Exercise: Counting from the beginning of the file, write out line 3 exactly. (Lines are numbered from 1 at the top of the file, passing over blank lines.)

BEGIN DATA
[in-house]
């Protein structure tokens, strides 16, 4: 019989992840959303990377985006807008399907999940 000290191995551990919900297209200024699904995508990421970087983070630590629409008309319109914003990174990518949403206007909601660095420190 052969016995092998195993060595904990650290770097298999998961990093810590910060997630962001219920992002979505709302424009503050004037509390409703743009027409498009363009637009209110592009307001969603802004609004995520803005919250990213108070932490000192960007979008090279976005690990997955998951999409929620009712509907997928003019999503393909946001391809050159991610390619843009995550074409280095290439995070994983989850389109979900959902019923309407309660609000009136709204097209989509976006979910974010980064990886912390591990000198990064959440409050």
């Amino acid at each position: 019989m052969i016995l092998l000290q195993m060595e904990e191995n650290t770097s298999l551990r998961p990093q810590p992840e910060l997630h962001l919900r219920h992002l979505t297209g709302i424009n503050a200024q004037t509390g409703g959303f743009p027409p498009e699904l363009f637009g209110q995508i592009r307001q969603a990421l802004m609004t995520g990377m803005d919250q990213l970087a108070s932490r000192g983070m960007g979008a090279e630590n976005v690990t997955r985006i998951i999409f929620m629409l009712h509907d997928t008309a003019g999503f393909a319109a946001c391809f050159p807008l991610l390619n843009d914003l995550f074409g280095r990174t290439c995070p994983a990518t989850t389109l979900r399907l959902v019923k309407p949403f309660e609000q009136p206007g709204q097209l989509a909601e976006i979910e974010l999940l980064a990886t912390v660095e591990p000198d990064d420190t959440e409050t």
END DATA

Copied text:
């Amino acid at each position: 019989m052969i016995l092998l000290q195993m060595e904990e191995n650290t770097s298999l551990r998961p990093q810590p992840e910060l997630h962001l919900r219920h992002l979505t297209g709302i424009n503050a200024q004037t509390g409703g959303f743009p027409p498009e699904l363009f637009g209110q995508i592009r307001q969603a990421l802004m609004t995520g990377m803005d919250q990213l970087a108070s932490r000192g983070m960007g979008a090279e630590n976005v690990t997955r985006i998951i999409f929620m629409l009712h509907d997928t008309a003019g999503f393909a319109a946001c391809f050159p807008l991610l390619n843009d914003l995550f074409g280095r990174t290439c995070p994983a990518t989850t389109l979900r399907l959902v019923k309407p949403f309660e609000q009136p206007g709204q097209l989509a909601e976006i979910e974010l999940l980064a990886t912390v660095e591990p000198d990064d420190t959440e409050t």